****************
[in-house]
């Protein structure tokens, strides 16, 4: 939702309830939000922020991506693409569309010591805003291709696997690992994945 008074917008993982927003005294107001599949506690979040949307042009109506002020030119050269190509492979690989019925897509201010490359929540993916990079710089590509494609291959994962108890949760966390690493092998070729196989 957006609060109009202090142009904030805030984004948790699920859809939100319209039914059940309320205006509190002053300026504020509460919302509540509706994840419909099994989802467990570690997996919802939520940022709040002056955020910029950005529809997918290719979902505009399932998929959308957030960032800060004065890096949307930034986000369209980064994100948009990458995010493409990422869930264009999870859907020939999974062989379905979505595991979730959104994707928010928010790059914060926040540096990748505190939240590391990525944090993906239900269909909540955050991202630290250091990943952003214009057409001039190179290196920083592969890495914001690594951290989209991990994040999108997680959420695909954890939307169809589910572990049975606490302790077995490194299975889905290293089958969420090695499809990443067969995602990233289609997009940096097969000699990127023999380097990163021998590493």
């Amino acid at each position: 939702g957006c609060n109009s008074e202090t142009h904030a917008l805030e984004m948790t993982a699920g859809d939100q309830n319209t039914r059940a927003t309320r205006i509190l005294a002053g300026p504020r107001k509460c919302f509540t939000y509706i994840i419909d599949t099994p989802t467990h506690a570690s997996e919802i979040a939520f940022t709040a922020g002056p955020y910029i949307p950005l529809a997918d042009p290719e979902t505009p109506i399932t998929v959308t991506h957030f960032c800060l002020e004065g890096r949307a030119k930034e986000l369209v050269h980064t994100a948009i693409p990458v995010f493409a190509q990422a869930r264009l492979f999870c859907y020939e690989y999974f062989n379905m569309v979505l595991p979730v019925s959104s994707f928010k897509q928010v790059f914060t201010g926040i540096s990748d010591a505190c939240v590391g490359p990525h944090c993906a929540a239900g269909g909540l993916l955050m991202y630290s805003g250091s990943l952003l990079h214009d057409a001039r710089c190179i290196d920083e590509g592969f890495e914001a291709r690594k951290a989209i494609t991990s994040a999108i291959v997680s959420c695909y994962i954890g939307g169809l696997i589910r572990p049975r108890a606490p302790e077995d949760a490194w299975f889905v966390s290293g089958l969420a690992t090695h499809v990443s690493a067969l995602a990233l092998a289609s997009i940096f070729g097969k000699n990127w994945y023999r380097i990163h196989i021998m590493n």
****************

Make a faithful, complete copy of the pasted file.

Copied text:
[in-house]
């Protein structure tokens, strides 16, 4: 939702309830939000922020991506693409569309010591805003291709696997690992994945 008074917008993982927003005294107001599949506690979040949307042009109506002020030119050269190509492979690989019925897509201010490359929540993916990079710089590509494609291959994962108890949760966390690493092998070729196989 957006609060109009202090142009904030805030984004948790699920859809939100319209039914059940309320205006509190002053300026504020509460919302509540509706994840419909099994989802467990570690997996919802939520940022709040002056955020910029950005529809997918290719979902505009399932998929959308957030960032800060004065890096949307930034986000369209980064994100948009990458995010493409990422869930264009999870859907020939999974062989379905979505595991979730959104994707928010928010790059914060926040540096990748505190939240590391990525944090993906239900269909909540955050991202630290250091990943952003214009057409001039190179290196920083592969890495914001690594951290989209991990994040999108997680959420695909954890939307169809589910572990049975606490302790077995490194299975889905290293089958969420090695499809990443067969995602990233289609997009940096097969000699990127023999380097990163021998590493």
């Amino acid at each position: 939702g957006c609060n109009s008074e202090t142009h904030a917008l805030e984004m948790t993982a699920g859809d939100q309830n319209t039914r059940a927003t309320r205006i509190l005294a002053g300026p504020r107001k509460c919302f509540t939000y509706i994840i419909d599949t099994p989802t467990h506690a570690s997996e919802i979040a939520f940022t709040a922020g002056p955020y910029i949307p950005l529809a997918d042009p290719e979902t505009p109506i399932t998929v959308t991506h957030f960032c800060l002020e004065g890096r949307a030119k930034e986000l369209v050269h980064t994100a948009i693409p990458v995010f493409a190509q990422a869930r264009l492979f999870c859907y020939e690989y999974f062989n379905m569309v979505l595991p979730v019925s959104s994707f928010k897509q928010v790059f914060t201010g926040i540096s990748d010591a505190c939240v590391g490359p990525h944090c993906a929540a239900g269909g909540l993916l955050m991202y630290s805003g250091s990943l952003l990079h214009d057409a001039r710089c190179i290196d920083e590509g592969f890495e914001a291709r690594k951290a989209i494609t991990s994040a999108i291959v997680s959420c695909y994962i954890g939307g169809l696997i589910r572990p049975r108890a606490p302790e077995d949760a490194w299975f889905v966390s290293g089958l969420a690992t090695h499809v990443s690493a067969l995602a990233l092998a289609s997009i940096f070729g097969k000699n990127w994945y023999r380097i990163h196989i021998m590493n």